The Pulse

If, like me, you enjoyed Braveheart, 300, and all those other movies where one man decided not to take s$#! from a bunch of other well-armed men despite how much bad stuff happened to him as a result, you’ll be into this one as well. Recommended.

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Re: Centurion Reviews 3

Post by Admin on Sat Dec 04, 2010 12:40 am

http://thefilmbuffs.blogspot.com/2010/12/centurion-2010.html

12.03.2010
Centurion (2010)
Centruwian...Why do they.... titter so?

Neil Marshall is one of those directors who, at least in my book, ratchets down a notch with each new film he releases. The more money he has at his disposal it seems, the less satisfying the final result. His first feature, Dog Soldiers (2002) ranks amongst my favourite B's of the last ten years. The Descent (2005) was an unbearably-claustrophobic horror that I quite enjoyed, in spite of my skittishness about the genre. I didn't like Doomsday (2008) as much as Joe did, but admired it for its innovative reworking of a tired genre, the apocalypse-actioner.

Centurian (2010) is a much bigger movie in every sense. It has real stars, a middling-budget (used here to good effect), a decent script (also penned by Marshall) with a good hook (Behind Enemy Lines meets The Warriors meets Gladiator) and some stunning cinematography. Centurion’s most notable feature however, strangely isn't any of these things. It is unbelievably violent.

The film is set in 117 in northern Britannia, at the furthest reaches of the Roman Empire. The local Picts (who look disturbingly similar to Klingons, by the way), utilizing a successful combination of ancient guerrilla warfare and shear viciousness, have held out against the advancing Romans for the better part of 20 years. One might say that the Romans are having trouble depicting England. Centurion centers on a group of seven Romans (led by Michael Fassbender), who are stranded behind enemy lines after their invading legion is slaughtered by the Picts. Their goal is to escape the marauding Rochesters who are hunting them all the while, and get back to Roman-held territory and safety in the south.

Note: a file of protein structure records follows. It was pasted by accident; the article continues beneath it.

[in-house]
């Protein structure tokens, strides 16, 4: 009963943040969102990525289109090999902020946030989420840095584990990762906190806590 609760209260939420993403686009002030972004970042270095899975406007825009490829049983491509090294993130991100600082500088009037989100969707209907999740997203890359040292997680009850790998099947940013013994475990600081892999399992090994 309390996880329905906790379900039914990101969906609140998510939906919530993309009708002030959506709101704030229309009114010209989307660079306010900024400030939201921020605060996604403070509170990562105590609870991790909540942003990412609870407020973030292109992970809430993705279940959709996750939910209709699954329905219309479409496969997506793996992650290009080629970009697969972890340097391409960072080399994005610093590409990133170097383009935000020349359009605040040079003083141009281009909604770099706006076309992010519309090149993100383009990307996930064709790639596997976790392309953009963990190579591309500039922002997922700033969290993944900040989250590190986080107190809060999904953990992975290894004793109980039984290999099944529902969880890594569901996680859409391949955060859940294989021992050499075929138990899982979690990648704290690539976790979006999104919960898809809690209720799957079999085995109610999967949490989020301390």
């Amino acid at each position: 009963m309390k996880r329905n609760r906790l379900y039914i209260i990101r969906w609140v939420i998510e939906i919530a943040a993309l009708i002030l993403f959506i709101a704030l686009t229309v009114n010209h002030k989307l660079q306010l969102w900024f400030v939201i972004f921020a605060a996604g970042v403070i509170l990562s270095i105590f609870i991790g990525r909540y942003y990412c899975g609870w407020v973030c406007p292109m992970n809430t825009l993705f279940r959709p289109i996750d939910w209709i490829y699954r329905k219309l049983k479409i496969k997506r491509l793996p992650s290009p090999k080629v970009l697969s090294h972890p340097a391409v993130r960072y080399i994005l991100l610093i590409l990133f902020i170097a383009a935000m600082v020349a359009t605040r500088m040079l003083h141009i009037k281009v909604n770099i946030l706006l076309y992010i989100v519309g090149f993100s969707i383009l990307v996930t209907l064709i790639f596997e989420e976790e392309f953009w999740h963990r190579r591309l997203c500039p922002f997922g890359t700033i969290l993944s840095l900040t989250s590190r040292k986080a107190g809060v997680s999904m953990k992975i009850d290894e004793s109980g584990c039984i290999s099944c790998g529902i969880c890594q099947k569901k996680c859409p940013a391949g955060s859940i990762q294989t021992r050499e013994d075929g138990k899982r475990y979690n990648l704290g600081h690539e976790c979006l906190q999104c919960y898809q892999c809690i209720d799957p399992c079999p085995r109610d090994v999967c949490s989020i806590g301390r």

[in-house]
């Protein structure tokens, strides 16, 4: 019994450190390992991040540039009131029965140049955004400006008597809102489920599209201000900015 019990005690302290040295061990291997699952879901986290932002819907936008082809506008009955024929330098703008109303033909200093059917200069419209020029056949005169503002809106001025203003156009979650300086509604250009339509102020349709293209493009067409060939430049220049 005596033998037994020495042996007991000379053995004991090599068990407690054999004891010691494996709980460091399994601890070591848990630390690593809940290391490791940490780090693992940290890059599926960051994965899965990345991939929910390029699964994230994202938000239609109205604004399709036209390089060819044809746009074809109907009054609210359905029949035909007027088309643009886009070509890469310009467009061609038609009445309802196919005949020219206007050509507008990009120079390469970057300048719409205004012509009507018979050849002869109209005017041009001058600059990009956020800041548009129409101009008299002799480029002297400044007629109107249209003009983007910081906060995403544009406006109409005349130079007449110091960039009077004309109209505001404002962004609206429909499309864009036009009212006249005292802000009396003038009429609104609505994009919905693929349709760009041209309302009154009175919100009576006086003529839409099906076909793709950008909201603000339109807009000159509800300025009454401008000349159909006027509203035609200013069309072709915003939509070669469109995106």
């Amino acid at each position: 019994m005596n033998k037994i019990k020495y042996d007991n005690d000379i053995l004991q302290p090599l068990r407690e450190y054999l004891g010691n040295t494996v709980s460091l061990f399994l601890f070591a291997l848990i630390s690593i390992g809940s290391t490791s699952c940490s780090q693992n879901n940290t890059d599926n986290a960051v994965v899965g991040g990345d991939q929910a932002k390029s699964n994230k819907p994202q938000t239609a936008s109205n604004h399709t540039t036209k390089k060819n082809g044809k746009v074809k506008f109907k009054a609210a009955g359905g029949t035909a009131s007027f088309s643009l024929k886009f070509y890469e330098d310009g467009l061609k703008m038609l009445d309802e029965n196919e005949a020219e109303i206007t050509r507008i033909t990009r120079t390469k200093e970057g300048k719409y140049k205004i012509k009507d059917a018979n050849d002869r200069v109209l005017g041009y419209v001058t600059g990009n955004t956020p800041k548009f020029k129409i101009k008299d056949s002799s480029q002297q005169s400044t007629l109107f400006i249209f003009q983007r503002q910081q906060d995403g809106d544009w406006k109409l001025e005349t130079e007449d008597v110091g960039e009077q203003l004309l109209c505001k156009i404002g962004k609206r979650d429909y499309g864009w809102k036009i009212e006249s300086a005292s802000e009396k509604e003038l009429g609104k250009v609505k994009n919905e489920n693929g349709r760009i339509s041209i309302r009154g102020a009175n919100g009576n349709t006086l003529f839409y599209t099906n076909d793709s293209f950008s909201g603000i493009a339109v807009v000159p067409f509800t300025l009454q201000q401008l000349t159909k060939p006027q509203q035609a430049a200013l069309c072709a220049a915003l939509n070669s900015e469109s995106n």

I'm going to give Marshall the benefit of the doubt here and suggest that Centurion is his attempt to deromanticize the violence associated with war - to expose the valorous and bloodless sword fights from films like Gladiator for what they really are: brutal acts of horrifying murder, moral or not. I've never counted the number of beheadings in a film before, but I lost track during Centurion. 30?... that might be low. The violence is so relentless, blood-soaked and grotesque that the film almost collapses in on itself. I think it was meant to be anti-war and anti-authority, but there's possibly a little too much curious fanboy/blood-lust delight laying just under the surface of Centurion to make it convincing. Perhaps a better read on the underlying point of the film is the concept that the West (proto-Westerner Romans in this case) can’t defeat the local populations of lands they invade without emerging as villains themselves. There are no “good” sides in Centurion. Both the Picts and Romans are savages bent on each other's destruction. The few decent and honourable people depicted in Centurion are themselves victims of the larger forces at play... politics and warfare have always gone hand in hand . So....some things never change?

Centurion is 10 times more violent than it had to be to make its point and even though it's only 97 minutes long, still drags in the final act. On a possible upside, it's got shitloads of nasty, crunchy, slicey battle scenes, if that happens to turn your crank. It's Rambo violent. You've been warned.